reflections/reactions on questions of ‘definitions of AI’
remind me of the views of Richard Feynman in his
John Danz Lecture in 1963 on ‘Uncertainty of science’
quoted below:
‘… I think that extreme precision of definition is often
not worthwhile, and sometimes it is not possible – in
fact mostly it is not possible… . I am not going to say
that everything has to be done the same way when a
method of testing different from observation is used. In
a different field perhaps, it is not so important to be
careful of the meaning of words or that the rules be
specific, and so on. I do not know.’
Digital forecast
Trying to understand the way nature works involves a
most terrible test of human reasoning ability. It involves
subtle trickery, beautiful tightropes of logic on which one
CURRENT SCIENCE, VOL. 106, NO. 12, 25 JUNE 2014
has to walk in order not to make a mistake in predicting
what will happen.
Richard Feynman, John Danz Lecture, 1963 (note 7)
It is well worth analysing Turing’s forecast done in his
paper ‘Computing machinery and intelligence’. To quote:
‘I believe that in about fifty years’ time it will be possible, to program computers, with a storage capacity of
about 109, to make them play the imitation game so
well that an average interrogator will not have more
than 70 per cent chance of making the right identification after five minutes of questioning. The original
question, “Can machines think?” I believe to be too
meaningless to deserve discussion. Nevertheless I believe that at the end of the century the use of words and
general educated opinion will have altered so much that
one will be able to speak of machines thinking without
expecting to be contradicted.’
To quote from the analysis of Turing’s predictions done
by the Turing laureate Jim Gray:
‘With the benefit of hindsight, Turing’s predictions
read very well. His technology forecast was astonishingly accurate, if a little pessimistic. The typical computer has the requisite capacity, and is comparably
powerful. Turing estimated that the human memory is
1012 and 1015 bytes, and the high end of that estimate
stands today. On the other hand, his forecast for machine intelligence was optimistic. Few people characterize the computers as intelligent. You can interview
Chatter Bots on the Internet (
Prizef/loebner-prize.html) and judge for yourself. I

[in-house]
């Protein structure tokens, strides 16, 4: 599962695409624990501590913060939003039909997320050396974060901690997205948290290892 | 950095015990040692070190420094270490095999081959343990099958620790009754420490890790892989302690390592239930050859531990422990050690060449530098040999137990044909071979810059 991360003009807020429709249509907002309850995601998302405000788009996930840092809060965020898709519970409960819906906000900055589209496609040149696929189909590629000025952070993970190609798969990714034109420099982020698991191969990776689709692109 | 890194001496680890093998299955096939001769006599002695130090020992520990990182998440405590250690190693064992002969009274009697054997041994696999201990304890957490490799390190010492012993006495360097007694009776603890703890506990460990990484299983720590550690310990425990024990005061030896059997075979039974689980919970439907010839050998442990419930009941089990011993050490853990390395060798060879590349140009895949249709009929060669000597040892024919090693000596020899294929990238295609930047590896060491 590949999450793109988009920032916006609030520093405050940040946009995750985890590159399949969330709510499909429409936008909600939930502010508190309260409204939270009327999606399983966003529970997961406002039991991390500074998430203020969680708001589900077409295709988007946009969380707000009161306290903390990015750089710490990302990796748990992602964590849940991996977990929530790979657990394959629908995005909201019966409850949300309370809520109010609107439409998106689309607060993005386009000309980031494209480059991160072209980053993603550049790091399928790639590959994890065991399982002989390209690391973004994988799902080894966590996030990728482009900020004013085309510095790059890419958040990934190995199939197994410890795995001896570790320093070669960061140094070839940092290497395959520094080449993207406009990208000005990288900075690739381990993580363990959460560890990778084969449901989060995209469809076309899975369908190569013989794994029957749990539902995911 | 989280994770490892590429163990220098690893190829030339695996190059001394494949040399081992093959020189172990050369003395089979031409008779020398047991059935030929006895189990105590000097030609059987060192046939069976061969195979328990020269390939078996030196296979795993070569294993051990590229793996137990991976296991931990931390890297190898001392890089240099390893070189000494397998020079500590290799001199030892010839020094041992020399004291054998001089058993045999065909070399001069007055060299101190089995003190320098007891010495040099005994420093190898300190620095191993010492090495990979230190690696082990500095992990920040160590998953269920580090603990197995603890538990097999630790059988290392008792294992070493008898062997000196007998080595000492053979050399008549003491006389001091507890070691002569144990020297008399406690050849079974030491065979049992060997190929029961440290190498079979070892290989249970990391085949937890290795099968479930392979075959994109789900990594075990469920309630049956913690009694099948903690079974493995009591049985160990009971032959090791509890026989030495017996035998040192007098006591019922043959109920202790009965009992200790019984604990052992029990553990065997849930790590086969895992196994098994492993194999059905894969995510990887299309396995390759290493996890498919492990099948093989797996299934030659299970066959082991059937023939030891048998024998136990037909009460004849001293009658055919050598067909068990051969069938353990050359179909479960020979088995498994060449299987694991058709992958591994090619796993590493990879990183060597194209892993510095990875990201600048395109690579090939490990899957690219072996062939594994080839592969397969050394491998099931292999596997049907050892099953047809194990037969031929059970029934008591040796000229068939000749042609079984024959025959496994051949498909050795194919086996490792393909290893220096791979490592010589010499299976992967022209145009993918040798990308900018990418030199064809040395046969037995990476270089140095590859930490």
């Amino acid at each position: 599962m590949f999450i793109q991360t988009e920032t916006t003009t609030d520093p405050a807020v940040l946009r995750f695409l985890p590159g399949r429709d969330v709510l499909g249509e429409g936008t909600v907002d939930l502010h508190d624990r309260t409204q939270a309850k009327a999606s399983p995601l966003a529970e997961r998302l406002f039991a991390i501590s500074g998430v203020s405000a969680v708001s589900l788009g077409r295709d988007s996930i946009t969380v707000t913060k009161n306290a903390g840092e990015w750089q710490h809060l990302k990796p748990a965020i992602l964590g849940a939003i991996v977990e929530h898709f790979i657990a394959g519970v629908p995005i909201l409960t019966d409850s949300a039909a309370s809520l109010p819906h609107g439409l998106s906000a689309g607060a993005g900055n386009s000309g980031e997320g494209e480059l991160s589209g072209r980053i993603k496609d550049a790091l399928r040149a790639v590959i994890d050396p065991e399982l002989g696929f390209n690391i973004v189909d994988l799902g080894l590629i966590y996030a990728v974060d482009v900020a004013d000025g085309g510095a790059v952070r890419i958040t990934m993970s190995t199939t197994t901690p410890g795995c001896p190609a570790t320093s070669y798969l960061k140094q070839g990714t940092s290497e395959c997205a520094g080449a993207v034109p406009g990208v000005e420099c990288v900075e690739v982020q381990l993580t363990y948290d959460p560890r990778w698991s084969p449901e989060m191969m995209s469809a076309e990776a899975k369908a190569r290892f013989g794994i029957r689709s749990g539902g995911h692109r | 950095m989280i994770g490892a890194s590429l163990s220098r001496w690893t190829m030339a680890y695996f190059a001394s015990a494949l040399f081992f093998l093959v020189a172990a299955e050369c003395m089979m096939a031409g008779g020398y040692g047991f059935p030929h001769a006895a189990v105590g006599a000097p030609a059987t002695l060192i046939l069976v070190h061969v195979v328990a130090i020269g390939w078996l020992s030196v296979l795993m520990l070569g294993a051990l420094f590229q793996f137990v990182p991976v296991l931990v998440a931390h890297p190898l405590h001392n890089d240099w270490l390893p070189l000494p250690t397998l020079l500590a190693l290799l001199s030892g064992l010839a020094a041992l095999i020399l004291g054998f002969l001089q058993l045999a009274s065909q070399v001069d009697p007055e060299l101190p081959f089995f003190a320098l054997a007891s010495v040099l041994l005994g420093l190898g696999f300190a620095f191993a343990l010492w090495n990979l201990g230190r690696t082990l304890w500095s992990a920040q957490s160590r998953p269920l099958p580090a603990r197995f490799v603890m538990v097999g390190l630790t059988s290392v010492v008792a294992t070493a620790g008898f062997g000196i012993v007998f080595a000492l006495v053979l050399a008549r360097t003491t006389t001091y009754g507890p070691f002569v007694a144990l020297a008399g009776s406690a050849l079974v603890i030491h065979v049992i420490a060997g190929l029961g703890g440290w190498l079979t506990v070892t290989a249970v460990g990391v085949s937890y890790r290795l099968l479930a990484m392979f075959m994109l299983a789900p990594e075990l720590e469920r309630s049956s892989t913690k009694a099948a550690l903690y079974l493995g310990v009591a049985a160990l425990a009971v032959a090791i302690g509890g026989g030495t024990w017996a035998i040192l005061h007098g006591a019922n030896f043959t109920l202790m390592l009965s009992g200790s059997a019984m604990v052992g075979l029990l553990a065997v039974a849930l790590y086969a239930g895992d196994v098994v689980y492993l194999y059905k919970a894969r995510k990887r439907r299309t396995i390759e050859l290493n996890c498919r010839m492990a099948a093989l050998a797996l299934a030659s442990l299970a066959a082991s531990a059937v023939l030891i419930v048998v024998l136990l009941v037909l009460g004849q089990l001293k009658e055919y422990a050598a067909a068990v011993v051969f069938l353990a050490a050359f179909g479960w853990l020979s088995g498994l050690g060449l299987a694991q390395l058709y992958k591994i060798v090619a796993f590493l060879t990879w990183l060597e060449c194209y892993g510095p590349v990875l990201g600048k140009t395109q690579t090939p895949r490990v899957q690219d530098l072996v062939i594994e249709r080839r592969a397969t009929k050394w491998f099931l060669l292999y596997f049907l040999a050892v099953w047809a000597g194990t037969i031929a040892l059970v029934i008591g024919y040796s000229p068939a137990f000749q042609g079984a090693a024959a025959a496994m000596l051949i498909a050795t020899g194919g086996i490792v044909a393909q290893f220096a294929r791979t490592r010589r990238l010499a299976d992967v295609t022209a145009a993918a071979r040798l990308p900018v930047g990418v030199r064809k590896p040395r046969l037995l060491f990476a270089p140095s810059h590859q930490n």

think they are still a long way from passing the Turing
test. But, there has been enormous progress in the last
50 years, and I expect that eventually a machine will
indeed pass the Turing Test. To be more specific, I
think it will happen within the next 50 years because I
am persuaded by the argument that we are nearing parity with the storage and computational power of the
mind. Now, all we have to do is understand how the
mind works (!).’
While there are several examples wherein computers
have assisted in arriving at proofs of several open problems in mathematics, including the four colour conjecture
and also IBM’s Deep Blue computer succeeded in beating
Gary Kasparov, the world chess champion, we are still far
away from building intelligent machines. In all the above
intelligent tasks enumerated, computers have essentially
acted as tools rather than forming new concepts.
Implicit in the Turing test, are two sub-challenges that
in themselves are quite daunting: (1) read and understand
as well as a human, and (2) think and write as well as a
human. Both of these appear to be as difficult as the
Figure 9.
Three prosthetic challenges: vision, hearing and speech.
Turing test itself. Due to advances in computing technology, there has been tremendous progress in speech recognition, understanding, speech synthesizers, limited
language translation, visual recognition, visual rendering,
etc. While one may say the conceptual progress in these
areas is limited, it is still a boon to the handicapped and
in certain industrial settings. There is no doubt that these
prosthetics will help a much wider audience and shall revolutionize the interface between computers and people
(Figure 9).
When computers can see and hear, it will break communication barriers. It should be much easier and less intrusive to communicate with them. In a sense, it will
allow one see better, hear better and remember better.
Cell phone innovations are typical examples of these
impacts which we have started seeing already.
Final remarks
Alan Turing’s story is amazing. Starting from establishing
the impossibility of Hilbert’s dream, he founded computer
science. His view of computing was 360. His designs
were beyond the times and cropped up much later almost
as new discoveries. Turing’s discoveries and inventions